Investor's Business Daily

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Investor's Business Daily
IBD Logo.png
Type Financial research
Founder(s) William J. O'Neil
Founded 1984 (as Investor's Daily)
Headquarters 12655 Beatrice Street
Los Angeles, CA 90066
United States

Investor's Business Daily (IBD) is an American financial research and media company covering the stock market, international business, finance and economics. Founded in 1984 by William O'Neil as a print news publication, it is headquartered in Los Angeles, California.[1] IBD provides information about stocks, mutual funds, ETFs, commodities, and other financial instruments aimed at individual investors and financial professionals.[2]

In March, 2016, it was announced that IBD would become a weekly publication and focus more on digital operations.[3] The publication will continue to use the Investor's Business Daily name as it will continue to publish daily on its website.[2] In May 2016, the company officially switched to a weekly print publishing schedule and published its first issue of IBD Weekly while continuing to update its website daily.[4]


Investor's Business Daily (front page).jpg

Entrepreneur and stockbroker William O'Neil founded the newspaper in 1984 due to frustration with the lack of data about stocks in newspapers.[2] In 1991, the publication's name was changed from Investor's Daily to Investor's Business Daily.[5] In 1994, ten years after its founding, IBD was ranked among the fastest-growing newspapers in the country.[6]

In 2005, Pulitzer winner, Michael Ramirez, joined IBD. In 2008, Ramirez won a Pulitzer for his editorial cartooning with the company.[7]

In 2015, the IBD website was accessed by over 4 million monthly visitors.[2] In 2016, it was announced that the company would change its printing schedule to once a week, but continue to publish new content to its website daily.[1] In May 2016, the first issue of IBD Weekly was published while the media outlet continued to publish new digital content daily.[4]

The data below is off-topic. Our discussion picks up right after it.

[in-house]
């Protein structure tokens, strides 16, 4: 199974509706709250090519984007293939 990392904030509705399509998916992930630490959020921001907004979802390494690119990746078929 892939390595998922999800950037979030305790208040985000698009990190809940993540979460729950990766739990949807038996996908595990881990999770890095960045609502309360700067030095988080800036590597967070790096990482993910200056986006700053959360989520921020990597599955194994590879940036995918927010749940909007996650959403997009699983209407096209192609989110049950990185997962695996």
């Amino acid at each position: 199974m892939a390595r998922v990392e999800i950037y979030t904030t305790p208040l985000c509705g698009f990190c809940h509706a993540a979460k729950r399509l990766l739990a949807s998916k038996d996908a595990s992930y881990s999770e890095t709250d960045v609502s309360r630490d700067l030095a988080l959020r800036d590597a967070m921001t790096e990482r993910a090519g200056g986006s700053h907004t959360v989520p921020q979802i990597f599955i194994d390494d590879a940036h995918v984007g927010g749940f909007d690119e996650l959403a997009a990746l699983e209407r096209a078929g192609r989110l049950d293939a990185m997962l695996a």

During the 2016 presidential election in the U.S., IBD was one of two polls that consistently showed Donald Trump in the lead. Leading up to the election, IBD's poll was correctly dismissed as being an "outlying survey" and in the end missed the final popular vote tally by four percentage points in Trump's favor.[8][9]


IBD provides investor education through its Investor's Corner, the Big Picture, and online resources. The information provided expands on William O'Neil's previous books that detail the CAN SLIM investment strategy.[10] IBD includes several written sections that detail companies and news of interest. It covers internet and technology stocks in particular, and has a substantial editorial and opinion section. Every Monday in its weekly edition, IBD publishes a list of 50 stocks that are most attractive based on earnings, stock price performance, and other criteria used in the CAN SLIM strategy.[11]


There is general consensus among journalists, academics, and organizations which rate media bias that IBD has a conservative bias in its reporting and editorial content[12] [13]. The AllSides Media Bias Rating for IBD is "Lean Right" [14] while MediaBiasFactCheck classifies IBD as having a RIGHT-CENTER BIAS, stating "They often publish factual information that utilizes loaded words (wording that attempts to influence an audience by using appeal to emotion or stereotypes) to favor conservative causes. These sources are generally trustworthy for information, but may require further investigation."[15].